This was accomplished by dividing the pipe into 5 equal subareas and then positioning the Pitot tube at the center of the area. the ratio of shear to viscous forces of the fluid.velocity. As such. The volumetric flow rate could then be divided by the area to given an average velocity.γ) – 1))1/2 equation 23 With the velocities obtained it was then possible to calculate the Reynolds number.63. Typically. gas flow rates less than 0. A more complex method of solving the velocity within the pipe would be equation 2 which does not assume incompressible flow. The discharge coefficients obtained appeared to not be a function of the velocity as the average discharge coefficient was 0. which indicated that all the velocities used in this experiment were all in the turbulent flow regime. If the Pitot tube was not positioned such that each velocity gave had an equal weight contribution to the overall average velocity a curve could have been fitted to the data.3 of the Mach number. The velocities of air that were arrived at were in the order of 1 to 5 m/s. can be assumed to be incompressible 2. v = ( 2γ/( 1.γ) * (ρ/ ρo) ((Ps/Po) γ/( 1. The Reynolds numbers that were calculated were all in excess of 4000. this was done using equation 3. it was possible to solve for the discharge coefficient from the orifice meter. this did not necessitate the used of equation 2. The average velocity could then be solved by taking a simple average of the velocities. This is in agreement with previous literature 1 values as the coefficients all tend 6 . These positions were measured on either side of the center of the pipe. Performing a surface integral upon the velocity as the function of the radius would have yielded the volumetric flow rate. 100 m/s. Using the velocity again.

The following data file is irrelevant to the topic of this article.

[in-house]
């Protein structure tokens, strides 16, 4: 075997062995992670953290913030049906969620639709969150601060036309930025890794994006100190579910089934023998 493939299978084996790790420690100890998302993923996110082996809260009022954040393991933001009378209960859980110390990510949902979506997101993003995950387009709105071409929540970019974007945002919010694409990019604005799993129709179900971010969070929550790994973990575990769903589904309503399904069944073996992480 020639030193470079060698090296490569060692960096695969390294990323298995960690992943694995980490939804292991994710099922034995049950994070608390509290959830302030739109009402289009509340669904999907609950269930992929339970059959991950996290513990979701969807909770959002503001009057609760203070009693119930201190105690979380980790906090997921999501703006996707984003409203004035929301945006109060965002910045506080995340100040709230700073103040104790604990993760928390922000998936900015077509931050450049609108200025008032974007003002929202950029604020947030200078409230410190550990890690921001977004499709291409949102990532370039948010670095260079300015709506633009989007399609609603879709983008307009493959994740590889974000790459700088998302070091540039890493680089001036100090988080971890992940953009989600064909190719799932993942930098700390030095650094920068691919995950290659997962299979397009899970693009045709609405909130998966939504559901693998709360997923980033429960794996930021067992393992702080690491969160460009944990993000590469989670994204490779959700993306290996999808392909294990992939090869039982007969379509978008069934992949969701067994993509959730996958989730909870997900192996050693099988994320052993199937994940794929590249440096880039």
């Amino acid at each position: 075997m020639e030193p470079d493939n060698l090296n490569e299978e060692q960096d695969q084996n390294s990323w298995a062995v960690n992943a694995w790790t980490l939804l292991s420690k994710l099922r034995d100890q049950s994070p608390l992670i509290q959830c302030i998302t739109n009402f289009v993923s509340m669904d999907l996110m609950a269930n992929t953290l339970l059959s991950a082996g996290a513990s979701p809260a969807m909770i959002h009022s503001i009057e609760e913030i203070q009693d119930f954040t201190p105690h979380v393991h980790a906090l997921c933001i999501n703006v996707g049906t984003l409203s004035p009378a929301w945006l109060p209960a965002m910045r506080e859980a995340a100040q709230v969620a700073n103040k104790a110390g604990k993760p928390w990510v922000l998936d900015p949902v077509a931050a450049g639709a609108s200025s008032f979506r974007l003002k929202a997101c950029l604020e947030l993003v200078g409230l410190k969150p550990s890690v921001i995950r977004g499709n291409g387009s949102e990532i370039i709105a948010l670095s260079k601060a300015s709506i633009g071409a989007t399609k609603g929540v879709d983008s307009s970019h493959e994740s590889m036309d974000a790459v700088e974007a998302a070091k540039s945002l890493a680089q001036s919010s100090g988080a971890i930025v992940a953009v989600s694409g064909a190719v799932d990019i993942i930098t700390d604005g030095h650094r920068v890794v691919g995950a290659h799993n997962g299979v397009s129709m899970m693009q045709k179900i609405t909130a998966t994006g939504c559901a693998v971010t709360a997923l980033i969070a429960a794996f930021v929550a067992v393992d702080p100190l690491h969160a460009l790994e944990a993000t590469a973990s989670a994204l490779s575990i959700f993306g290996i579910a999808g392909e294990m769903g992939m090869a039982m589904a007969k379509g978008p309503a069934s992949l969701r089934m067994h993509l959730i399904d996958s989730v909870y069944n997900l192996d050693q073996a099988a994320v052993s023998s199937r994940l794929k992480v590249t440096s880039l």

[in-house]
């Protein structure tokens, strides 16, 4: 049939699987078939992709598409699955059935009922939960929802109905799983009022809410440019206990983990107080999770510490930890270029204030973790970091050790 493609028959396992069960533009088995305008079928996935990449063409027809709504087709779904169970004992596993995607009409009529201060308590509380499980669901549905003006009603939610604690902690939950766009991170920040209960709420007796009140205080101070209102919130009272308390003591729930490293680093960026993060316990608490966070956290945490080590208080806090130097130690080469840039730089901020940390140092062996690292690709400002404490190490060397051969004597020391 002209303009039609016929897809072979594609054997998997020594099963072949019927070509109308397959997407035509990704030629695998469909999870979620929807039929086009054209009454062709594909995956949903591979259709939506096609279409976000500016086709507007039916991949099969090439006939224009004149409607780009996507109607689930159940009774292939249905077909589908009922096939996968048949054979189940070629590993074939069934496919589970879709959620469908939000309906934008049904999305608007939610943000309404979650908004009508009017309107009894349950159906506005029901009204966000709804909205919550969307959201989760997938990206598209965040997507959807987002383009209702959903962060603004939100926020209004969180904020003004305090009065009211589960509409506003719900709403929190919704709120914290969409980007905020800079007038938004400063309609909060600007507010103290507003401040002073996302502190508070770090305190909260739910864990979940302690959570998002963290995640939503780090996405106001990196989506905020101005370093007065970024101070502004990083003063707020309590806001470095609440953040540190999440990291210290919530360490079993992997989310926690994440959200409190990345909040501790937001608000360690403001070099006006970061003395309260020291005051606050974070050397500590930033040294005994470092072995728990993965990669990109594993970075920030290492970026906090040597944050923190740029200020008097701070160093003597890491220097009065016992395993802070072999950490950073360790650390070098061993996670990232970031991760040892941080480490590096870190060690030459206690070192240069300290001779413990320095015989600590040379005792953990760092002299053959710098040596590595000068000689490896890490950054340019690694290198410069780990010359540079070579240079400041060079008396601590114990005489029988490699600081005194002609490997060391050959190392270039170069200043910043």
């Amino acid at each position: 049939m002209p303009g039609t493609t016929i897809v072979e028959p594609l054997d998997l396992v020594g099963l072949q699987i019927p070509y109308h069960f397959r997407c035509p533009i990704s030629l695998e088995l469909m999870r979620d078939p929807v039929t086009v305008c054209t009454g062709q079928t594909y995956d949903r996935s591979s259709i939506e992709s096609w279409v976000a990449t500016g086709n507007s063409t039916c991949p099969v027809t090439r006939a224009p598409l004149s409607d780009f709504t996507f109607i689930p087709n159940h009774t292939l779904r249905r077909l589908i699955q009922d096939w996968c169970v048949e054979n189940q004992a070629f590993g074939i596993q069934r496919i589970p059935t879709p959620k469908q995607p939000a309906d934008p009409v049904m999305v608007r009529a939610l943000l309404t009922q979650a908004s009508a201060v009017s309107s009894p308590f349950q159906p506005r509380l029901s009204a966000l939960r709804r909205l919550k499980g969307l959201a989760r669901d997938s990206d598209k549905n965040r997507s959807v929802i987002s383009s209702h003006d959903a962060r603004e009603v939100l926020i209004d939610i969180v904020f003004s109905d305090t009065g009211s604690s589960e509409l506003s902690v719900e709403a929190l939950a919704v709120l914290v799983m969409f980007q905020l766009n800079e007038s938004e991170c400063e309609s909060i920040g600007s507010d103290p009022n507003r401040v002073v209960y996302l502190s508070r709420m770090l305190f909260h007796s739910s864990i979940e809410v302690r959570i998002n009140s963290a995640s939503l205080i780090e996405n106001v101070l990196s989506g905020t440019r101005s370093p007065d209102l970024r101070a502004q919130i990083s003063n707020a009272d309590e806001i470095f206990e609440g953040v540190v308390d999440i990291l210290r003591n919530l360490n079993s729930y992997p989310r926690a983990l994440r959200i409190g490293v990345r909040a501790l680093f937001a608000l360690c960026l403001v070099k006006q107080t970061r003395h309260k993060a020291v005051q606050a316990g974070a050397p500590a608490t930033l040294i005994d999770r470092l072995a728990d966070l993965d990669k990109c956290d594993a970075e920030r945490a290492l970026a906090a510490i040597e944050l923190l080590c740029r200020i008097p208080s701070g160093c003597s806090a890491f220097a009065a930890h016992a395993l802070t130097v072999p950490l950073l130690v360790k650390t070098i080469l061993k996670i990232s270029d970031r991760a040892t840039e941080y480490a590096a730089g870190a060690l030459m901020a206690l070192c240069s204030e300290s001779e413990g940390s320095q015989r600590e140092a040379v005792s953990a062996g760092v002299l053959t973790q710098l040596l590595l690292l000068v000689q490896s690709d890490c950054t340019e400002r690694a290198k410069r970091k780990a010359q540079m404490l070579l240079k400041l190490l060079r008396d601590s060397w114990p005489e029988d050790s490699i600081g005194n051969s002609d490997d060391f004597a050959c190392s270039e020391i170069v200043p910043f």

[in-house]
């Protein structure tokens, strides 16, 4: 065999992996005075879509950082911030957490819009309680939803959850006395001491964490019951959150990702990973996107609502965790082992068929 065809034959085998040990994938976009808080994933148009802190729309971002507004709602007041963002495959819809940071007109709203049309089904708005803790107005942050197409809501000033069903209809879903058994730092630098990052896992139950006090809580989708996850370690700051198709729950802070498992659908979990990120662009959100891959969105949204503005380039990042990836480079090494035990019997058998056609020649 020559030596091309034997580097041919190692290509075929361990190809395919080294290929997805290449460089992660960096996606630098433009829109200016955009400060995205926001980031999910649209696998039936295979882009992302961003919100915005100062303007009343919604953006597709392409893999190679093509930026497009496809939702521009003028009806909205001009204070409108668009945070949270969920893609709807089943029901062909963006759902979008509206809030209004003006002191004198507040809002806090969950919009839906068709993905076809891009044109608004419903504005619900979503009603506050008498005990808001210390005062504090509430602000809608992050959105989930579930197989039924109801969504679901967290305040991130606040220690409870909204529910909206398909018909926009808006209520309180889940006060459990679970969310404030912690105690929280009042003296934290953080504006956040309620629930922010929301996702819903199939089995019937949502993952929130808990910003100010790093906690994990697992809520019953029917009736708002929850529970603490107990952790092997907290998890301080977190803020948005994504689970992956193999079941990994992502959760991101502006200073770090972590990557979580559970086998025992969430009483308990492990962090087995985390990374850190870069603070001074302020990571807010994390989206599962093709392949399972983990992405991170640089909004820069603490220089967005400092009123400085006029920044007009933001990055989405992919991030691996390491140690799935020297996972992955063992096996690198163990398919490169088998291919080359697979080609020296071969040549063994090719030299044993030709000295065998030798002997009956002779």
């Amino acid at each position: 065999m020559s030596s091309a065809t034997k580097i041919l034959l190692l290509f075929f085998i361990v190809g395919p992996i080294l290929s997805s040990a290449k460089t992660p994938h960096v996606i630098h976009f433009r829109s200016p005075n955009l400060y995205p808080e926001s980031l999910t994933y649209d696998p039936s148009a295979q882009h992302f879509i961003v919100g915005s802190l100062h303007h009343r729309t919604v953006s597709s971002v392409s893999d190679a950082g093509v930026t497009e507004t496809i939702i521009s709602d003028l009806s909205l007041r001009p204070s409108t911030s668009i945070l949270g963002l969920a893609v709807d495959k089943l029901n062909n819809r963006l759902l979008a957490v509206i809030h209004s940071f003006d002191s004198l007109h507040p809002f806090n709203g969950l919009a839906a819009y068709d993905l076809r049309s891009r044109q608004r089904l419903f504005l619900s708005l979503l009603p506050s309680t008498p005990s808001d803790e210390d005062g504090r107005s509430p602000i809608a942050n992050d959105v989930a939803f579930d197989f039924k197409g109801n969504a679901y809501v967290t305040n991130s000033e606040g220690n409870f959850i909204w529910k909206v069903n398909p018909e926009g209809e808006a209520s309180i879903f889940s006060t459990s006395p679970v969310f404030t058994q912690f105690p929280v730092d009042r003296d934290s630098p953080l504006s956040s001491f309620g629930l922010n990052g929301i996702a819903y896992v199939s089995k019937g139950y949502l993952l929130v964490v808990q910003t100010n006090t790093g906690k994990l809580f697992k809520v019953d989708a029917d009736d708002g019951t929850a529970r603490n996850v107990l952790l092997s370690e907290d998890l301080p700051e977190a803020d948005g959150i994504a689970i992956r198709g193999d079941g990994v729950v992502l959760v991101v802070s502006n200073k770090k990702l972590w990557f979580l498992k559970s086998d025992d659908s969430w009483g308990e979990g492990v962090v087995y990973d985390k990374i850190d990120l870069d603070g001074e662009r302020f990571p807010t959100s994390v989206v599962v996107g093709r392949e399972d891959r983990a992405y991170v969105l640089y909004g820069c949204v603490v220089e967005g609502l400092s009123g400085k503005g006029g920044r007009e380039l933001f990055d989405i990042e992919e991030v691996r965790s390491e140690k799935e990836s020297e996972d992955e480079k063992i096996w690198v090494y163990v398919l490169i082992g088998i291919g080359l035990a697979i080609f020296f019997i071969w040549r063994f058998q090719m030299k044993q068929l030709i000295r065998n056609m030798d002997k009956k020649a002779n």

All three trend lines appear to decrease with increasing Reynolds numbers.towards 0. equation 5.0014 + 0. These results were plotted against two semi empirical correlations for friction factor. This suggests that the pipe used in this experiment is not hydraulically smooth as equation 5 does not appear to fit the data remotely. Plotting the friction factors and product of the product friction factors and the Reynolds numbers as a semi log plot yielded a linear plot from which the parameters of the von Kármán could be obtained.75 equation 53 Since the pipe can not be characterized as hydraulically smooth the relative roughness needed to be estimated. the relative roughness of the 7 . equations 3 and 4. f = 0. The friction factors were obtained from experimental results by using the pressure drop and the average velocity.125*Re-0. A hydraulically smooth pipe’s friction factor can be obtained by von Kármán equation.499 for the intercept shown in figure 3 in appendix 1. 1 / √(f/2) = 2. Using the Moody chart1. These equations are used to correlate the Reynolds number to the friction factor for smooth pipe in a turbulent flow regime.046*Re-0. This suggests that the data obtained from the lab is of a good quality and that the pipe can be characterized as smooth. they were relatively close and the variation may be the result of experimental error shown in figure 1 of appendix 1.2 f = 0.63 when the Reynolds number is in excess of 10 4 for turbulent flow.5ln(Re *√(f/8)) + 1. some of the individual values weren’t in complete agreement.32 Equation 33 Equation 43 The experimental results appear to be in good agreement with the values predicted by the equations shown in figure 2 in appendix 1. Although.49 for the slope and 24. A linear trend line was fit to the data and reading off the slope gave the experimentally arrived of values of 6.